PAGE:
Community Voices
    Taylor Kane

    Being a Female Carrier of Adrenoleukodystrophy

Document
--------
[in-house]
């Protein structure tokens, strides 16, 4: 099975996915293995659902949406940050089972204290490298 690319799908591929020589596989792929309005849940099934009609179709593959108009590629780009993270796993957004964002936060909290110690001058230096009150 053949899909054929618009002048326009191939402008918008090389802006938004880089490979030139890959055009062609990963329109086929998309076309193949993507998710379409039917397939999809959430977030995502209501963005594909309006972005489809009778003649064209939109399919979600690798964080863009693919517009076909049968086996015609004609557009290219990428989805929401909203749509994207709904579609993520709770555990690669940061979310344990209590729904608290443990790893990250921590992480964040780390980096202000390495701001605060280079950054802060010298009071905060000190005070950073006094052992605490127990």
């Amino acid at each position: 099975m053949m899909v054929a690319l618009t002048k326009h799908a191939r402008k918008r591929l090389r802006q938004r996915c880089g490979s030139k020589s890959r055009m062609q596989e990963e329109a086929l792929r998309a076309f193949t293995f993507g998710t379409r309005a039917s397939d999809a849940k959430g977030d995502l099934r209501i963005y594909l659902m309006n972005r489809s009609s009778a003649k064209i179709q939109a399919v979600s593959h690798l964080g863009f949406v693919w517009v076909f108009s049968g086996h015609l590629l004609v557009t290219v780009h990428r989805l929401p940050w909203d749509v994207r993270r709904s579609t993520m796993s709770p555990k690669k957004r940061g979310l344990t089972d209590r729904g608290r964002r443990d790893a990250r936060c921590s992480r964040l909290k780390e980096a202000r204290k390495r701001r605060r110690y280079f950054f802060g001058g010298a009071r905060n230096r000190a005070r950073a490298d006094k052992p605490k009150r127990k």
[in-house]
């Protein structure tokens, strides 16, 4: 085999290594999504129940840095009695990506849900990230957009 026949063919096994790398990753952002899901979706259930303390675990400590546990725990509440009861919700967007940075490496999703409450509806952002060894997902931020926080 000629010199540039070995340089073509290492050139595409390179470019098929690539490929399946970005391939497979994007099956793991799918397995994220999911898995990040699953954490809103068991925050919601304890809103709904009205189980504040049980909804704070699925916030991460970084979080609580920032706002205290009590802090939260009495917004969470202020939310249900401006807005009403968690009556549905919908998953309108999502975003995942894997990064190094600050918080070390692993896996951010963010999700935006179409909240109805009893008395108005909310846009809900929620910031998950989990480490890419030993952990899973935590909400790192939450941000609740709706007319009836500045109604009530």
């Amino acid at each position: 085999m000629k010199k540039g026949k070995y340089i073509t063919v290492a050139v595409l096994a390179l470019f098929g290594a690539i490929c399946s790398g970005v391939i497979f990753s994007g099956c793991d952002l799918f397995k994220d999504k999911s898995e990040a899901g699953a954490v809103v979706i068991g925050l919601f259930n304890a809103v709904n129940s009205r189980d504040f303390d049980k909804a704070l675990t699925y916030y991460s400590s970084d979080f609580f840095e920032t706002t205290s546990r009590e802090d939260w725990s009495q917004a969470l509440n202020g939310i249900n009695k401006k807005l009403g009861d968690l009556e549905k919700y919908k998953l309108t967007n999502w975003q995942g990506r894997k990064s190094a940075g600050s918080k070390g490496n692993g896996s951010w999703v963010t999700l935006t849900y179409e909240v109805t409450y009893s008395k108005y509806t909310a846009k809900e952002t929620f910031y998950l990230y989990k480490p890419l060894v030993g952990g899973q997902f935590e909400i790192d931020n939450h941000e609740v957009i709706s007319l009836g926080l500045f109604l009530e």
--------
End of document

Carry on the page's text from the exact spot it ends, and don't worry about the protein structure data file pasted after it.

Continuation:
When I was 5 years old, my dad passed away from a rare, deadly genetic disorder called adrenoleukodystrophy (ALD). This condition primarily affects males and results in severe neurological impairment, ultimately resulting in death unless diagnosed and treated before symptoms develop. ALD affects people differently, but in my dad’s case, he lost his ability to talk, walk, swallow, and understand what was going on around him. Some males with ALD also experience vision and hearing loss.ALD is an X-linked disorder which means it manifests on the X chromosome. Since males (XY) only have one X chromosome and women (XX) have two, my father unavoidably passed the ALD gene to me, making me a carrier of the disease. ALD is known to be a recessive disorder, which typically means that carriers are completely asymptomatic. However, for ALD and a number of other X-linked, recessive genetic disorders, it has been determined that carriers often do develop symptoms of the disease, ranging from mild to severe. In fact, with ALD, recent studies have shown that over 85 percent of female carriers eventually develop symptoms, which can include difficulty walking, bladder and bowel dysfunction, and even cognitive impairment. There has not been sufficient medical research or attention with regard to the physical symptoms developed by X-linked carriers or their treatment, and in many cases the symptoms female carriers face are overlooked or misdiagnosed by the medical profession. Thus, many carriers themselves have no idea their symptoms are related to the disease they carry.As a passionate feminist, I am well aware of the fact that males have traditionally come first when it comes to research and medical treatment. Our symptoms oftentimes get brushed off as PMS or anxiety. To me, the most nerve-wracking part about being an ALD carrier is the fact that there are no known measures I can take to prevent these symptoms or treat them if or when they arrive.In addition to physical symptoms, female carriers have very little support with regard to difficult decisions they must make concerning their reproductive options. All X-linked recessive carriers have a 50 percent chance of passing the genetic mutation to their children. Since ALD is a progressive disease, if I decide to have children in the future, the route I will take to ensure I have healthy children is in vitro fertilization (IVF) with pre-implantation genetic diagnosis (PGD). This would allow me to have children who are completely free of the ALD genetic mutation. Unfortunately, many states do not require insurance companies to financially cover this procedure, and as it is extremely expensive, many female carriers are simply unable to afford it and are left with a very difficult decision: potentially having a child with a severe genetic disease or to give up their dream of having biological children.Being a carrier of an X-linked disease can be incredibly isolating. However, I have been fortunate to meet and form relationships with so many brave carriers of ALD and other X-linked disorders, which has made me feel much less alone in this journey. It has also spurred me to take action. Last year, I created a 501(c)3 nonprofit organization called Remember the Girls, to raise awareness of the issues we face as carriers. I hope to continue to build Remember the Girls, and create a coalition which unites female carriers of X-linked genetic disorders and raises awareness of their unique and pressing issues. As carriers, we deserve to be seen. We deserve gender-specific research, and we deserve to be able to afford to have children without the fear of passing our disease on to them.Although I am unsure of what else the future holds for me, one thing I know for sure is that I will spend the rest of my life advocating for carriers, rare disease patients, and their families.For more information, visit the closed Facebook group, Remember the Girls or follow Taylor on Twitter and Instagram